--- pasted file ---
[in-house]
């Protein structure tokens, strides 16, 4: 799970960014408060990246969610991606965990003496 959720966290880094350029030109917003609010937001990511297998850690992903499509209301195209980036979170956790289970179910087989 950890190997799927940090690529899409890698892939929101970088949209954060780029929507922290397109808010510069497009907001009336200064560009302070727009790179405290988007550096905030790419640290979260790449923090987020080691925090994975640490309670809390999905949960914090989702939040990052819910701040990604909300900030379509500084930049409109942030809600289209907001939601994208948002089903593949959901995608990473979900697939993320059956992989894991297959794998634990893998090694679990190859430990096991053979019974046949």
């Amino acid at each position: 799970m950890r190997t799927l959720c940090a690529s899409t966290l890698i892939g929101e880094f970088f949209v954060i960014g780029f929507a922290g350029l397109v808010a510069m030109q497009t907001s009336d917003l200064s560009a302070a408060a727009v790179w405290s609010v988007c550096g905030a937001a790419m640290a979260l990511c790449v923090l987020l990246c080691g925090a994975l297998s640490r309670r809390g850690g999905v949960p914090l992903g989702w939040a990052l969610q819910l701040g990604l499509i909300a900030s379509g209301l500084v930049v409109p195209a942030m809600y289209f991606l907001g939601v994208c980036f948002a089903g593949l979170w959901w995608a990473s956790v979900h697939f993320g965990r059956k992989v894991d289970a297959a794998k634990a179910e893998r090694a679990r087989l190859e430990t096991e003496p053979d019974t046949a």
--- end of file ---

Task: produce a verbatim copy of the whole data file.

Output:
[in-house]
């Protein structure tokens, strides 16, 4: 799970960014408060990246969610991606965990003496 959720966290880094350029030109917003609010937001990511297998850690992903499509209301195209980036979170956790289970179910087989 950890190997799927940090690529899409890698892939929101970088949209954060780029929507922290397109808010510069497009907001009336200064560009302070727009790179405290988007550096905030790419640290979260790449923090987020080691925090994975640490309670809390999905949960914090989702939040990052819910701040990604909300900030379509500084930049409109942030809600289209907001939601994208948002089903593949959901995608990473979900697939993320059956992989894991297959794998634990893998090694679990190859430990096991053979019974046949």
């Amino acid at each position: 799970m950890r190997t799927l959720c940090a690529s899409t966290l890698i892939g929101e880094f970088f949209v954060i960014g780029f929507a922290g350029l397109v808010a510069m030109q497009t907001s009336d917003l200064s560009a302070a408060a727009v790179w405290s609010v988007c550096g905030a937001a790419m640290a979260l990511c790449v923090l987020l990246c080691g925090a994975l297998s640490r309670r809390g850690g999905v949960p914090l992903g989702w939040a990052l969610q819910l701040g990604l499509i909300a900030s379509g209301l500084v930049v409109p195209a942030m809600y289209f991606l907001g939601v994208c980036f948002a089903g593949l979170w959901w995608a990473s956790v979900h697939f993320g965990r059956k992989v894991d289970a297959a794998k634990a179910e893998r090694a679990r087989l190859e430990t096991e003496p053979d019974t046949a």